Traditional ion optics manufacturing processes are complex and costly. The purpose of this paper is to study the feasibility of using selective laser melting (SLM) to produce additively manufactured ion optics.
An SLM machine was used to generate Ti6Al4V screen grids. The output was separated through wire cutting from the build platform and studied through a scanning electron microscope. To increase the geometrical accuracy of the original grid, samples consisting of nine-aperture arrays were fabricated with different parameter combinations, increasing the energy density. An empirical method to correlate the energy density applied in the fabrication process with the dimensional accuracy of the hole array positioning was developed through the analysis of multiple samples.
The SLM machine generated grids with optimal microstructure, the apertures fell within the specified tolerances and tolerances of slightly less than 10 µm can be guaranteed for the hole array positioning. The grids’ upper surfaces presented good-quality surface finish, and the lower surface quality was acceptable when the wire cutting process that separated the grid from the build platform performed slowly. Regardless of the build strategy, the stresses generated in the separation process caused the warping of the ion optic, so a flattening operation was necessary in all cases.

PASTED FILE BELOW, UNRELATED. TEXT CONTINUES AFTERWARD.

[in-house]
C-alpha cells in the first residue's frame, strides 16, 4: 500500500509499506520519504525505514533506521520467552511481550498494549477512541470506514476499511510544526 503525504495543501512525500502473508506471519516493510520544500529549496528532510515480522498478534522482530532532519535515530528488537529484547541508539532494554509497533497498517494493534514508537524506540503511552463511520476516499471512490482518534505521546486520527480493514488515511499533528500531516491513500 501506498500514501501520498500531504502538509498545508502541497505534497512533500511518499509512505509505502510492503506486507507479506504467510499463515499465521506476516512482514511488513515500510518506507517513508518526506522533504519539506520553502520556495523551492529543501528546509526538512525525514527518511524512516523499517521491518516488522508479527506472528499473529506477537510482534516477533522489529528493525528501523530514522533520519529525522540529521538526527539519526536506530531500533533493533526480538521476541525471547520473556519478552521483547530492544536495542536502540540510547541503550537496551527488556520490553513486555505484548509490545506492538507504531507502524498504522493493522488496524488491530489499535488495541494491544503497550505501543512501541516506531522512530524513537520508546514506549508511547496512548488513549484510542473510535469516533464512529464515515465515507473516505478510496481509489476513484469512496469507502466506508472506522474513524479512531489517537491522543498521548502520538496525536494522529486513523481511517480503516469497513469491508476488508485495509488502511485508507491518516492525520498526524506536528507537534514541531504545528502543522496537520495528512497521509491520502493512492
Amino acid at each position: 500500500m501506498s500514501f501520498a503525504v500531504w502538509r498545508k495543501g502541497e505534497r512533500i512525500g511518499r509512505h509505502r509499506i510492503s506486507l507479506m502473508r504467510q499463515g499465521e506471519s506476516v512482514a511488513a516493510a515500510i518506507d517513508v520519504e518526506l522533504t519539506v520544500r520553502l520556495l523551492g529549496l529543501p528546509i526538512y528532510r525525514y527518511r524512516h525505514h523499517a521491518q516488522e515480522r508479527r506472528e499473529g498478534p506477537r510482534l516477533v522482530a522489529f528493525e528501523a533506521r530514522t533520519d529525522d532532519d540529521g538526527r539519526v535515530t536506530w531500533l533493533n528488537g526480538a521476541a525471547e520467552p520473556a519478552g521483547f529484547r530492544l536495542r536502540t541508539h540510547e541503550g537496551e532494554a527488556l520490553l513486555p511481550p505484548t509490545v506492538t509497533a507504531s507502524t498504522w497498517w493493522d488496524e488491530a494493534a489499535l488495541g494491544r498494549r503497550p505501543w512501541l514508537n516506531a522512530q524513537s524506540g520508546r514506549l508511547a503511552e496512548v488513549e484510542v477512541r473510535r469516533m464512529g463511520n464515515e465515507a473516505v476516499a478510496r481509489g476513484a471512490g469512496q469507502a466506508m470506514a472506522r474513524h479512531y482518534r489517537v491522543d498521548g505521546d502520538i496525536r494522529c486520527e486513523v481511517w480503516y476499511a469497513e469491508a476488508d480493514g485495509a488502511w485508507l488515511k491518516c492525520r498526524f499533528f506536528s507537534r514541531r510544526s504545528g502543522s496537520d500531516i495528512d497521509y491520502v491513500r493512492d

This research proved that SLM is a viable solution for ion optics fabrication, faster (less than 24 h) and less expensive (order of US$300) than traditional fabrication methods (with fabrication times from 24 to more than 400 h and costs from US$500 to US$5,000, depending on the material, size and shape).
The equipment and materials used for this paper were provided by Hunan Farsoon High-Tech Co., Ltd. The authors would like to thank the Farsoon team (Dr Xu Xiaoshu, Bian Hong, Tang Jing, Fang Chenlu and Don Xu) for its support.
Sangregorio, M., Wang, N., Xie, K., Zhang, Z. and Wang, X. (2019), "Rapid fabrication of ion optics by selective laser melting", Rapid Prototyping Journal, Vol. 25 No. 2, pp. 299-307. https://doi.org/10.1108/RPJ-05-2017-0085Download as .RIS
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